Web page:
Cancer of the Mouth and Throat

Mouth and throat cancers most commonly affect patients over the age of 40 who smoke or chew tobacco. Excessive alcohol consumption, a family history of head and neck cancer, and exposure to the Human Papilloma Virus (HPV) are other common risk factors.

Symptoms of oral and throat cancers can vary depending on the type and location of the cancer, but may include white patches in the mouth, a sore on the lips, bleeding, loose teeth, difficulty swallowing, earache and more. The doctor determines the stage of the cancer through a series of diagnostic exams before determining the best treatment plan. Customized treatment plans may include surgery, chemotherapy, radiation therapy or a combination of these approaches.

Cancer of the Mouth and Throat Treatment


Two of the key weapons in the fight against cancer, chemotherapy and radiation both set out to kill cancer cells. Chemotherapy uses drugs that target rapidly dividing cells, a key feature of cancerous tissue. In addition to cancer cells, there are fast-dividing normal cells in the body, such as in hair follicles and the digestive system.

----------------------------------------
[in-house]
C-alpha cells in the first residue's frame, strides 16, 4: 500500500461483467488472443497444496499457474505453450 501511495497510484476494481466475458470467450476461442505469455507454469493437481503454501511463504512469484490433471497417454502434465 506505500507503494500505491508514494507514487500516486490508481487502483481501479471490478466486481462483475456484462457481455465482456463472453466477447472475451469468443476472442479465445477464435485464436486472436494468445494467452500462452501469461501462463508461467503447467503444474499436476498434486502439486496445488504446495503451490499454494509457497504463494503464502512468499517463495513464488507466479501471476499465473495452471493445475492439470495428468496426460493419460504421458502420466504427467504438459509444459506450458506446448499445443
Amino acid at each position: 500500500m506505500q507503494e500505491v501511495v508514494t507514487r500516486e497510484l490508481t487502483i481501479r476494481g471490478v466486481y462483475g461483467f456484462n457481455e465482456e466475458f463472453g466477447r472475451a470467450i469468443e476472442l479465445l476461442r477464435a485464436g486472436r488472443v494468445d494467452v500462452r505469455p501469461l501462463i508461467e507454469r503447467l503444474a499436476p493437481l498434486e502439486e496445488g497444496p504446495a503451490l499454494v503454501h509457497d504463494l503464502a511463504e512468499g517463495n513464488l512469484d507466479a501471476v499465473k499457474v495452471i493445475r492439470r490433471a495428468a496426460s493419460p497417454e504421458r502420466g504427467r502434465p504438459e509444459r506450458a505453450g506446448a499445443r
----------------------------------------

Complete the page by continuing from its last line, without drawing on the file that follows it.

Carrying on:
The active chemotherapy medicines – called cytotoxic, anti-neoplastic drugs – can’t distinguish between rapidly dividing cells, resulting in many of the side effects that are common to treatment. Radiation treatment, also known as radiotherapy, kills cancer cells by damaging the DNA of the tumor tissue. Radiation passes through the body to be absorbed by a tumor, causing the damage that kills the cancer cells. Different types of radiotherapy match the different types of tumors, so there are options for treatment that minimize damage to healthy tissue through precise targeting. This limits side effects to the treatment locations, though radiotherapy also causes fatigue as an overall effect.

Excision of Cancer

Surgical approaches to cancers of the mouth and throat depend greatly on the location, stage, and size of tumors. Reconstructive surgery options typically follow the more aggressive surgeries.

A normal tumor resection aims to remove all cancerous tissue, as well as normal tissue surrounding the tumor, to evaluate the extent of cancer cell advance.

Some cancers of the lip may be treated with Mohs surgery, where thin slices of tissue are removed and evaluated under microscope during the procedure. Additional slices are taken until no cancer is found. Glossectomy removes some or all of the tongue, while a mandibulectomy addresses the jawbone. A maxillectomy addresses cancer of the hard palate forming the roof of the mouth, and a laryngectomy removes the larynx.